, but found`)`

instead.`[{[{({}]{}}([{[{{{}}([]`

- Expected`)`

, but found`]`

instead.`[<(<(<(<{}))><([]([]()`

- Expected`>`

, but found`)`

instead.`<{([([[(<>()){}]>(<<{{`

- Expected`]`

, but found`>`

instead.

Stop at the first incorrect closing character on each corrupted line.

Did you know that syntax checkers actually have contests to see who can get the high score for syntax errors in a file?
It’s true!
To calculate the syntax error score for a line, take the **first illegal character** on the line and look it up in the following table:

`)`

:`3`

points.`]`

:`57`

points.`}`

:`1197`

points.`>`

:`25137`

points.

In the above example, an illegal `)`

was found twice (`2*3 = 6`

points), an illegal `]`

was found once (`57`

points), an illegal `}`

was found once (`1197`

points), and an illegal `>`

was found once (`25137`

points). So, the total syntax error score for this file is `6+57+1197+25137 = 26397`

points!

Find the first illegal character in each corrupted line of the navigation subsystem.
**What is the total syntax error score for those errors?**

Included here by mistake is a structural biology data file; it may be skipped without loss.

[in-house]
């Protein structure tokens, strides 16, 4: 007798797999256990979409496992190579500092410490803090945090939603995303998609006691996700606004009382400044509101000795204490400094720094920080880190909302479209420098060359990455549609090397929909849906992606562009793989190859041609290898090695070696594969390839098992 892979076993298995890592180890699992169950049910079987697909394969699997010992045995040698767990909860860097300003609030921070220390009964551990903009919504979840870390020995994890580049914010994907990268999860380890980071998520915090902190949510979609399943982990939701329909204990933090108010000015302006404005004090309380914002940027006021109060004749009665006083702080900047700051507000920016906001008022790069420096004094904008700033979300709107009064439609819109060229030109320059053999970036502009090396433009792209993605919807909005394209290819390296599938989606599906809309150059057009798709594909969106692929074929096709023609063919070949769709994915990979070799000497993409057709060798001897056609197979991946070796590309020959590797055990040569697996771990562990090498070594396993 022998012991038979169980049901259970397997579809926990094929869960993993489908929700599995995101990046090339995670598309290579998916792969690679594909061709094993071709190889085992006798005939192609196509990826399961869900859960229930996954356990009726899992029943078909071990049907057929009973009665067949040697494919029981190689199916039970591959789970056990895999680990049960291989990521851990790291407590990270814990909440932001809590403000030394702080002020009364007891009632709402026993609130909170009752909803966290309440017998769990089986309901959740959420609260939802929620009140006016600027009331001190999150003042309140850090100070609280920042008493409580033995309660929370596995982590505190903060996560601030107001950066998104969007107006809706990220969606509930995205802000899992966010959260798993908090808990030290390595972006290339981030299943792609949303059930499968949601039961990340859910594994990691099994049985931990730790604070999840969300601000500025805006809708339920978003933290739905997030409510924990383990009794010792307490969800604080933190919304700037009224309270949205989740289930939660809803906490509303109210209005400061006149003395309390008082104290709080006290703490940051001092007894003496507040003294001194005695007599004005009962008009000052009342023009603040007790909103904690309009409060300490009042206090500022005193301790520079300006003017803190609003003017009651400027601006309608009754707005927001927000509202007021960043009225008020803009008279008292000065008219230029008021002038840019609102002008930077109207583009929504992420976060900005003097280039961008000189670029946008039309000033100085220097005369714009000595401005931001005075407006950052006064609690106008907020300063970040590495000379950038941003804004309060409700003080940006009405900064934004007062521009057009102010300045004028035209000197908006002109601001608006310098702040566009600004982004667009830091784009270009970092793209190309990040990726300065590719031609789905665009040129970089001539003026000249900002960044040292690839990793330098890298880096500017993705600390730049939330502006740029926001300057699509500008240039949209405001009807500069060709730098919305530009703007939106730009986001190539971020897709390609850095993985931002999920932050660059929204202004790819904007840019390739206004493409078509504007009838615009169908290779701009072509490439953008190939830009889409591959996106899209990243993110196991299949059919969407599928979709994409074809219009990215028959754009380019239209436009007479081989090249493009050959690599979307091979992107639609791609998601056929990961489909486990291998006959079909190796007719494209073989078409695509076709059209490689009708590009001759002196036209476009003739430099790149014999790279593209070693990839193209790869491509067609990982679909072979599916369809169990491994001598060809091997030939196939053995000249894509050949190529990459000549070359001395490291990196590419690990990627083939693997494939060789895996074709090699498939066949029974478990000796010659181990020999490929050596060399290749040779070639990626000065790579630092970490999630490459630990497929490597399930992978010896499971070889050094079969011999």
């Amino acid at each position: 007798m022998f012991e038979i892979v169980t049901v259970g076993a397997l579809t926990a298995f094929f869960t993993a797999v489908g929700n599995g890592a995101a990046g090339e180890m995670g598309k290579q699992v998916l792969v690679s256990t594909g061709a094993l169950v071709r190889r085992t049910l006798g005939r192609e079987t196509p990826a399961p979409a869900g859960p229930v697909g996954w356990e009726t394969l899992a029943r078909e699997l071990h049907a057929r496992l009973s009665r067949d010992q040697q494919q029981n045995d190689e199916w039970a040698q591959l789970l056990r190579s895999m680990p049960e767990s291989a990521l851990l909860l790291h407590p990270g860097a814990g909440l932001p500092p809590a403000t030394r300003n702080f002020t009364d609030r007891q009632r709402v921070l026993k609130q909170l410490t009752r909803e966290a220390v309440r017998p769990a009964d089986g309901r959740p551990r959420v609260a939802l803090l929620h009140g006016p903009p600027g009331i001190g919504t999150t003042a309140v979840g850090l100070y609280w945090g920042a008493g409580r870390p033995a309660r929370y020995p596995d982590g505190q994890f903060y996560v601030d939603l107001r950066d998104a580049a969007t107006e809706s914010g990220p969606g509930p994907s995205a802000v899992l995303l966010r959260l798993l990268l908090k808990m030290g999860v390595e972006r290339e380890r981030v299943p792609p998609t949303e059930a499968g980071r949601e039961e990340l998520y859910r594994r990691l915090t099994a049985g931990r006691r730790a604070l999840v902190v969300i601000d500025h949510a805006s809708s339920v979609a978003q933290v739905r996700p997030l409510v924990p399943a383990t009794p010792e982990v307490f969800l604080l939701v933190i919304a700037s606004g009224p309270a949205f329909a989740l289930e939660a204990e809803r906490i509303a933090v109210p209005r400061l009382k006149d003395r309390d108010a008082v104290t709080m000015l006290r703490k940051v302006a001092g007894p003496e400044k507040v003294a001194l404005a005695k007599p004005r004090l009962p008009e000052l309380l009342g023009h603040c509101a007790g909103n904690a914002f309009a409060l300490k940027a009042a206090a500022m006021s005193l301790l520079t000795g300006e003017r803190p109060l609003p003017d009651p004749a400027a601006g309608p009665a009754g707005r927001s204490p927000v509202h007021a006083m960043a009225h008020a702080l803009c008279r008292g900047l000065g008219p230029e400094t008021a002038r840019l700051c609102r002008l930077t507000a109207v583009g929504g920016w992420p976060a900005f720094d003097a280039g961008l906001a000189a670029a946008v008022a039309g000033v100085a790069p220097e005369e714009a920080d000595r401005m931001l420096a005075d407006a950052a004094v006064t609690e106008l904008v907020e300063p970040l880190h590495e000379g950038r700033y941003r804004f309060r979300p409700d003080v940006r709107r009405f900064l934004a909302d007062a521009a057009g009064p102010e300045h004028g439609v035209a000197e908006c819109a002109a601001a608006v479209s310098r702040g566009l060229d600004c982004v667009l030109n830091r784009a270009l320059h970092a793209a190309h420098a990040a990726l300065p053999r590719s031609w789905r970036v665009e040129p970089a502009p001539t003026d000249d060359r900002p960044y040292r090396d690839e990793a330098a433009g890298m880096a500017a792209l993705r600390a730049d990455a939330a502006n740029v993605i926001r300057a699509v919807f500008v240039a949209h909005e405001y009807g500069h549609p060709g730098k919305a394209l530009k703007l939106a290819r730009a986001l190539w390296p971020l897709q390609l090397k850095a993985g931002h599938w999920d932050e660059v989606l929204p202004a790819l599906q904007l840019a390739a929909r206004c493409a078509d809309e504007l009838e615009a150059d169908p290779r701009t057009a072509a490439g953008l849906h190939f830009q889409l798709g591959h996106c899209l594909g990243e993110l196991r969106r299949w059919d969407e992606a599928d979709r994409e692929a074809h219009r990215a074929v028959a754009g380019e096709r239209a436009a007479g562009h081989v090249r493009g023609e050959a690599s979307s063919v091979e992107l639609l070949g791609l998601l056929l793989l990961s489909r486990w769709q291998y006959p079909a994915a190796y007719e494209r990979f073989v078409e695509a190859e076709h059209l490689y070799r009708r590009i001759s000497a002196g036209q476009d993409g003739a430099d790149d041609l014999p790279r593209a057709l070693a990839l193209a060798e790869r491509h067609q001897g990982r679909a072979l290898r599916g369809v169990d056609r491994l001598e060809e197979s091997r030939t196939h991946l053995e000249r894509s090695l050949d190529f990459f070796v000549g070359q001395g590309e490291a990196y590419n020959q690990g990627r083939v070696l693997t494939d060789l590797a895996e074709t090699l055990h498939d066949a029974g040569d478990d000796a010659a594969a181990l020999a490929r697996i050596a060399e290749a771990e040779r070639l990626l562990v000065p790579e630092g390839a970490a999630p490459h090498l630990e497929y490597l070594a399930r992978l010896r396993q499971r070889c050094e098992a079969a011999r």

The input for today’s puzzle borked with the rendering of this page, so you can find it here. It’s quite long so don’t try to scroll through:

```
using Pipe: @pipe
function remove_all_pairs(line)
for _ in 1:20
line1 = replace(line, "()"=>"", "[]"=>"", "{}"=>"", "<>"=>"")
if isequal(line1, line)
return(line)
else
line = line1
end
end
end
nav = split(remove_all_pairs(strip(input)), "\n") .|> string
trimmed_nav = nav .|>
replace(_, r"(\(|\[|{|<)"=>"") |>
filter(!=(""),_) |>
getindex.(_, 1)
((count.(==(')'), trimmed_nav) .|> sign) .* 3 |> sum) +
((count.(==(']'), trimmed_nav) .|> sign) .* 57 |> sum) +
((count.(==('}'), trimmed_nav) .|> sign) .* 1197 |> sum) +
((count.(==('>'), trimmed_nav) .|> sign) .* 25137|> sum) |> print
```

## Part 2

## Show challenge - day 10, part 2

Now, discard the corrupted lines.
The remaining lines are **incomplete**.

Incomplete lines don’t have any incorrect characters - instead, they’re missing some closing characters at the end of the line.
To repair the navigation subsystem, you just need to figure out **the sequence of closing characters** that complete all open chunks in the line.

You can only use closing characters (`)`

, `]`

, `}`

, or `>`

), and you must add them in the correct order so that only legal pairs are formed and all chunks end up closed.

In the example above, there are five incomplete lines:

`[({(<(())[]>[[{[]{<()<>>`

- Complete by adding`}}]])})]`

.`(()[<>])]({[<{<<[]>>(`

- Complete by adding`)}>]})`

.`(((({<>}<{<{<>}{[]{[]{}`